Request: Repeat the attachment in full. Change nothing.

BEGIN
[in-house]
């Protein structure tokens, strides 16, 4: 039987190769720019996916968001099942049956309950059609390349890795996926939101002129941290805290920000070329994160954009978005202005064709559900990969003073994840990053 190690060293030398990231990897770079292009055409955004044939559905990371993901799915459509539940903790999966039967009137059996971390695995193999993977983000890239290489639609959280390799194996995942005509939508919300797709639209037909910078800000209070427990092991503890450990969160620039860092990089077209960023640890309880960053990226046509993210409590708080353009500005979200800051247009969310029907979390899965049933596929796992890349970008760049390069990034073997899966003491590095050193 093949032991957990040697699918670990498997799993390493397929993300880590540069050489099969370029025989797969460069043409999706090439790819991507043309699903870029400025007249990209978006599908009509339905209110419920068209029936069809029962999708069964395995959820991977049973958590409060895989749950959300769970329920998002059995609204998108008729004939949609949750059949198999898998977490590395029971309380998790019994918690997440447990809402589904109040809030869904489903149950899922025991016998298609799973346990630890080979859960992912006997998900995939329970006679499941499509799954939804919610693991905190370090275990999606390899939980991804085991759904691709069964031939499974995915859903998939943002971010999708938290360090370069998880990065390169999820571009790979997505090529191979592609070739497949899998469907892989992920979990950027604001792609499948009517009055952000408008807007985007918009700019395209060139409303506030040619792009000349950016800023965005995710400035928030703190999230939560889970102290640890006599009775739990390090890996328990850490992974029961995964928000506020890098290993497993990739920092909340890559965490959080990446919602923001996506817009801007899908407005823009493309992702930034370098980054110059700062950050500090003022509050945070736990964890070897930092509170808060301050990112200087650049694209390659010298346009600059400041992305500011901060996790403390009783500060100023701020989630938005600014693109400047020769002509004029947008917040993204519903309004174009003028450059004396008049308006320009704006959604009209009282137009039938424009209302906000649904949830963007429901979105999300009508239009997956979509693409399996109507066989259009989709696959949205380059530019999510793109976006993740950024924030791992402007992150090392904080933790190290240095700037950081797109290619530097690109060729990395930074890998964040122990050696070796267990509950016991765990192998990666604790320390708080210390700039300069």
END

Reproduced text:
[in-house]
């Protein structure tokens, strides 16, 4: 039987190769720019996916968001099942049956309950059609390349890795996926939101002129941290805290920000070329994160954009978005202005064709559900990969003073994840990053 190690060293030398990231990897770079292009055409955004044939559905990371993901799915459509539940903790999966039967009137059996971390695995193999993977983000890239290489639609959280390799194996995942005509939508919300797709639209037909910078800000209070427990092991503890450990969160620039860092990089077209960023640890309880960053990226046509993210409590708080353009500005979200800051247009969310029907979390899965049933596929796992890349970008760049390069990034073997899966003491590095050193 093949032991957990040697699918670990498997799993390493397929993300880590540069050489099969370029025989797969460069043409999706090439790819991507043309699903870029400025007249990209978006599908009509339905209110419920068209029936069809029962999708069964395995959820991977049973958590409060895989749950959300769970329920998002059995609204998108008729004939949609949750059949198999898998977490590395029971309380998790019994918690997440447990809402589904109040809030869904489903149950899922025991016998298609799973346990630890080979859960992912006997998900995939329970006679499941499509799954939804919610693991905190370090275990999606390899939980991804085991759904691709069964031939499974995915859903998939943002971010999708938290360090370069998880990065390169999820571009790979997505090529191979592609070739497949899998469907892989992920979990950027604001792609499948009517009055952000408008807007985007918009700019395209060139409303506030040619792009000349950016800023965005995710400035928030703190999230939560889970102290640890006599009775739990390090890996328990850490992974029961995964928000506020890098290993497993990739920092909340890559965490959080990446919602923001996506817009801007899908407005823009493309992702930034370098980054110059700062950050500090003022509050945070736990964890070897930092509170808060301050990112200087650049694209390659010298346009600059400041992305500011901060996790403390009783500060100023701020989630938005600014693109400047020769002509004029947008917040993204519903309004174009003028450059004396008049308006320009704006959604009209009282137009039938424009209302906000649904949830963007429901979105999300009508239009997956979509693409399996109507066989259009989709696959949205380059530019999510793109976006993740950024924030791992402007992150090392904080933790190290240095700037950081797109290619530097690109060729990395930074890998964040122990050696070796267990509950016991765990192998990666604790320390708080210390700039300069």